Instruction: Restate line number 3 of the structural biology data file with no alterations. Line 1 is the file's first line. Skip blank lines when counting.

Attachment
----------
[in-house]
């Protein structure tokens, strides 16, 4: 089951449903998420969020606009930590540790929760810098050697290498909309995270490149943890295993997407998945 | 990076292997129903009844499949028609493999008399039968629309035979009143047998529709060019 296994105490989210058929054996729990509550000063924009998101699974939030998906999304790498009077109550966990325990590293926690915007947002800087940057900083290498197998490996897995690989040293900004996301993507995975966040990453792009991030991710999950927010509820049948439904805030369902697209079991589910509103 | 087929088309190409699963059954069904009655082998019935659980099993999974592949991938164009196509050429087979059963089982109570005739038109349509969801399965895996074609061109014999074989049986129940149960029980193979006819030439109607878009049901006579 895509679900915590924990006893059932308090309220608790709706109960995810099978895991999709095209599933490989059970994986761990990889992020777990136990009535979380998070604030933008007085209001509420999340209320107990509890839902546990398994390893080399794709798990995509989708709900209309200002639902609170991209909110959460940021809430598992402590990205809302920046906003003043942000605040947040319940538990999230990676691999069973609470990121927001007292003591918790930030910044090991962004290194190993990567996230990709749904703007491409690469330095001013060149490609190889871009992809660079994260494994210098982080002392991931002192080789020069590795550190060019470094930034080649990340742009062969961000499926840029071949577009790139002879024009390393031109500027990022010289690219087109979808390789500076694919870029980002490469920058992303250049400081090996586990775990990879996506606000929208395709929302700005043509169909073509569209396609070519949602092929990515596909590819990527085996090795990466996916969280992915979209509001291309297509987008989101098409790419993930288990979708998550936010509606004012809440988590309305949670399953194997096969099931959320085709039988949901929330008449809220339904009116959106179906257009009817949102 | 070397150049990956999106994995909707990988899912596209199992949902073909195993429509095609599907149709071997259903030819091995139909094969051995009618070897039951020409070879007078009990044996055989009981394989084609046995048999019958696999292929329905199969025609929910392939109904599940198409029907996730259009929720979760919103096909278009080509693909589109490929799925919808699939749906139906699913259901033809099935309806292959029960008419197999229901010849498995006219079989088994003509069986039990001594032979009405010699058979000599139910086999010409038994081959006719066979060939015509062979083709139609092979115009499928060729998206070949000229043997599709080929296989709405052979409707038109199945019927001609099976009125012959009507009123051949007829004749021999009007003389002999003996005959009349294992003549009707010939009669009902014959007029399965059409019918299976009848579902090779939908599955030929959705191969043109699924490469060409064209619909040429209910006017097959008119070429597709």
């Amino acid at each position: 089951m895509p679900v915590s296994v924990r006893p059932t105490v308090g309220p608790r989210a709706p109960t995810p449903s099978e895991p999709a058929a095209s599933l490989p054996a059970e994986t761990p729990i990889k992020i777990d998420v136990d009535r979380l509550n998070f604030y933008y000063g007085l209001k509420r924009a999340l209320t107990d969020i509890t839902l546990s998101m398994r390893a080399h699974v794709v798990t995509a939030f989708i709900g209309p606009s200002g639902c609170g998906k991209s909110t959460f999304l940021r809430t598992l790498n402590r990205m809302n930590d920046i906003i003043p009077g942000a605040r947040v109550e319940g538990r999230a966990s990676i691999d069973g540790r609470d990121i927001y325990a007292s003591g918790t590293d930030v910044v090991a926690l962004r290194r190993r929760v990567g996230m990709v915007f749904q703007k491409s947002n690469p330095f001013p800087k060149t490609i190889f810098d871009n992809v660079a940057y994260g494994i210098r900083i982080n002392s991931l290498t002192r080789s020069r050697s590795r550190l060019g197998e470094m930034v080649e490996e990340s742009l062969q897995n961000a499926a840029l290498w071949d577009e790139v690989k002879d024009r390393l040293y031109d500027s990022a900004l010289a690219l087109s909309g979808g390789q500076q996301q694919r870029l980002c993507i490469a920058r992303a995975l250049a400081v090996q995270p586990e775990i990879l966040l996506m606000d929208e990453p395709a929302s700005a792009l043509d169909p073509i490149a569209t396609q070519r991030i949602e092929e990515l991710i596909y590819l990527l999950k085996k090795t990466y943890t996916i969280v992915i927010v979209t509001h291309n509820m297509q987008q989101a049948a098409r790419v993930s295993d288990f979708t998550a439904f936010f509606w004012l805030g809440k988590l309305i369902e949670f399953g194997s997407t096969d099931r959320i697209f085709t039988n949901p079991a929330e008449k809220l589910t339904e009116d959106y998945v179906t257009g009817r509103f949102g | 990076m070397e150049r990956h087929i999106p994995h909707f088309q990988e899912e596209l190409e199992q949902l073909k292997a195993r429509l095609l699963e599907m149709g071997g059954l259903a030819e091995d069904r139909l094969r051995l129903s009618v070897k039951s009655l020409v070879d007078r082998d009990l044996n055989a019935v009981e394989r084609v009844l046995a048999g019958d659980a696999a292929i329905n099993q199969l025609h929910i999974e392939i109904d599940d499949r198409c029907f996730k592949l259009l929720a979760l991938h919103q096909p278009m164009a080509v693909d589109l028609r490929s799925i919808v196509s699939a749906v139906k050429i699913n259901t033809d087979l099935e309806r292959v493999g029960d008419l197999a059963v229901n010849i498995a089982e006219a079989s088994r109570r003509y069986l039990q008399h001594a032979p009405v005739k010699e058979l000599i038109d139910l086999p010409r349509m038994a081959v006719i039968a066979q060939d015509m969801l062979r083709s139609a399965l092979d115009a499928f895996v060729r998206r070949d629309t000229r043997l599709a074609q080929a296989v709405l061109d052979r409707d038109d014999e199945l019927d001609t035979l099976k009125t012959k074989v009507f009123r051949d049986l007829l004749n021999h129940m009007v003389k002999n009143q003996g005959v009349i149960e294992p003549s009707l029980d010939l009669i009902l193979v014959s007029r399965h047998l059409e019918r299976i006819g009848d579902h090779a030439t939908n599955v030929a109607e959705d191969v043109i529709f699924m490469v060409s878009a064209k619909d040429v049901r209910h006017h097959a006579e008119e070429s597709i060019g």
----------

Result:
């Amino acid at each position: 089951m895509p679900v915590s296994v924990r006893p059932t105490v308090g309220p608790r989210a709706p109960t995810p449903s099978e895991p999709a058929a095209s599933l490989p054996a059970e994986t761990p729990i990889k992020i777990d998420v136990d009535r979380l509550n998070f604030y933008y000063g007085l209001k509420r924009a999340l209320t107990d969020i509890t839902l546990s998101m398994r390893a080399h699974v794709v798990t995509a939030f989708i709900g209309p606009s200002g639902c609170g998906k991209s909110t959460f999304l940021r809430t598992l790498n402590r990205m809302n930590d920046i906003i003043p009077g942000a605040r947040v109550e319940g538990r999230a966990s990676i691999d069973g540790r609470d990121i927001y325990a007292s003591g918790t590293d930030v910044v090991a926690l962004r290194r190993r929760v990567g996230m990709v915007f749904q703007k491409s947002n690469p330095f001013p800087k060149t490609i190889f810098d871009n992809v660079a940057y994260g494994i210098r900083i982080n002392s991931l290498t002192r080789s020069r050697s590795r550190l060019g197998e470094m930034v080649e490996e990340s742009l062969q897995n961000a499926a840029l290498w071949d577009e790139v690989k002879d024009r390393l040293y031109d500027s990022a900004l010289a690219l087109s909309g979808g390789q500076q996301q694919r870029l980002c993507i490469a920058r992303a995975l250049a400081v090996q995270p586990e775990i990879l966040l996506m606000d929208e990453p395709a929302s700005a792009l043509d169909p073509i490149a569209t396609q070519r991030i949602e092929e990515l991710i596909y590819l990527l999950k085996k090795t990466y943890t996916i969280v992915i927010v979209t509001h291309n509820m297509q987008q989101a049948a098409r790419v993930s295993d288990f979708t998550a439904f936010f509606w004012l805030g809440k988590l309305i369902e949670f399953g194997s997407t096969d099931r959320i697209f085709t039988n949901p079991a929330e008449k809220l589910t339904e009116d959106y998945v179906t257009g009817r509103f949102g | 990076m070397e150049r990956h087929i999106p994995h909707f088309q990988e899912e596209l190409e199992q949902l073909k292997a195993r429509l095609l699963e599907m149709g071997g059954l259903a030819e091995d069904r139909l094969r051995l129903s009618v070897k039951s009655l020409v070879d007078r082998d009990l044996n055989a019935v009981e394989r084609v009844l046995a048999g019958d659980a696999a292929i329905n099993q199969l025609h929910i999974e392939i109904d599940d499949r198409c029907f996730k592949l259009l929720a979760l991938h919103q096909p278009m164009a080509v693909d589109l028609r490929s799925i919808v196509s699939a749906v139906k050429i699913n259901t033809d087979l099935e309806r292959v493999g029960d008419l197999a059963v229901n010849i498995a089982e006219a079989s088994r109570r003509y069986l039990q008399h001594a032979p009405v005739k010699e058979l000599i038109d139910l086999p010409r349509m038994a081959v006719i039968a066979q060939d015509m969801l062979r083709s139609a399965l092979d115009a499928f895996v060729r998206r070949d629309t000229r043997l599709a074609q080929a296989v709405l061109d052979r409707d038109d014999e199945l019927d001609t035979l099976k009125t012959k074989v009507f009123r051949d049986l007829l004749n021999h129940m009007v003389k002999n009143q003996g005959v009349i149960e294992p003549s009707l029980d010939l009669i009902l193979v014959s007029r399965h047998l059409e019918r299976i006819g009848d579902h090779a030439t939908n599955v030929a109607e959705d191969v043109i529709f699924m490469v060409s878009a064209k619909d040429v049901r209910h006017h097959a006579e008119e070429s597709i060019g």